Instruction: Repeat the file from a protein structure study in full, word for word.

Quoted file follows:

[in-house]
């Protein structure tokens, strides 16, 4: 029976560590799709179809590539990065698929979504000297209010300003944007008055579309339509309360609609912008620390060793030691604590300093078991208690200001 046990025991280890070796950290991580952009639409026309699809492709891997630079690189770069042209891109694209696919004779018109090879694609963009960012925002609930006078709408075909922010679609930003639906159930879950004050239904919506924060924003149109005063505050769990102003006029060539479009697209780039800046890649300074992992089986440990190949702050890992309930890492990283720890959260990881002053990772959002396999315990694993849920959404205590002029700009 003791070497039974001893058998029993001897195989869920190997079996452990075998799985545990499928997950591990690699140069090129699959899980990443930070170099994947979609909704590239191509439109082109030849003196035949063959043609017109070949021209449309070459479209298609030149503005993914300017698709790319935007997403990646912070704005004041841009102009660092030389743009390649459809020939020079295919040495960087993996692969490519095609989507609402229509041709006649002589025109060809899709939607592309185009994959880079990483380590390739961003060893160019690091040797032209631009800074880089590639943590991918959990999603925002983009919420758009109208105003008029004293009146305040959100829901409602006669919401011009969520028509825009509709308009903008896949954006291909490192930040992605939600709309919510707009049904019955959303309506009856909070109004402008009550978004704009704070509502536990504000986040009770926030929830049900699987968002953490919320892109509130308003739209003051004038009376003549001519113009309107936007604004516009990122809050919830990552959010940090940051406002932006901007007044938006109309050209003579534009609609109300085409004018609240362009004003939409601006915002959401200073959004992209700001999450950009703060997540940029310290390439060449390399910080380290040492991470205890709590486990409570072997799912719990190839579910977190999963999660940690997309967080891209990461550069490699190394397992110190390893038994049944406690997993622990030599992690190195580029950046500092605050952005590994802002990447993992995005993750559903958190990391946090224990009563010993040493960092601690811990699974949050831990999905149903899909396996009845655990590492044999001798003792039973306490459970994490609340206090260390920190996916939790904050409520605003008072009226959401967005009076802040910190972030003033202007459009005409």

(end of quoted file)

[in-house]
């Protein structure tokens, strides 16, 4: 029976560590799709179809590539990065698929979504000297209010300003944007008055579309339509309360609609912008620390060793030691604590300093078991208690200001 046990025991280890070796950290991580952009639409026309699809492709891997630079690189770069042209891109694209696919004779018109090879694609963009960012925002609930006078709408075909922010679609930003639906159930879950004050239904919506924060924003149109005063505050769990102003006029060539479009697209780039800046890649300074992992089986440990190949702050890992309930890492990283720890959260990881002053990772959002396999315990694993849920959404205590002029700009 003791070497039974001893058998029993001897195989869920190997079996452990075998799985545990499928997950591990690699140069090129699959899980990443930070170099994947979609909704590239191509439109082109030849003196035949063959043609017109070949021209449309070459479209298609030149503005993914300017698709790319935007997403990646912070704005004041841009102009660092030389743009390649459809020939020079295919040495960087993996692969490519095609989507609402229509041709006649002589025109060809899709939607592309185009994959880079990483380590390739961003060893160019690091040797032209631009800074880089590639943590991918959990999603925002983009919420758009109208105003008029004293009146305040959100829901409602006669919401011009969520028509825009509709308009903008896949954006291909490192930040992605939600709309919510707009049904019955959303309506009856909070109004402008009550978004704009704070509502536990504000986040009770926030929830049900699987968002953490919320892109509130308003739209003051004038009376003549001519113009309107936007604004516009990122809050919830990552959010940090940051406002932006901007007044938006109309050209003579534009609609109300085409004018609240362009004003939409601006915002959401200073959004992209700001999450950009703060997540940029310290390439060449390399910080380290040492991470205890709590486990409570072997799912719990190839579910977190999963999660940690997309967080891209990461550069490699190394397992110190390893038994049944406690997993622990030599992690190195580029950046500092605050952005590994802002990447993992995005993750559903958190990391946090224990009563010993040493960092601690811990699974949050831990999905149903899909396996009845655990590492044999001798003792039973306490459970994490609340206090260390920190996916939790904050409520605003008072009226959401967005009076802040910190972030003033202007459009005409």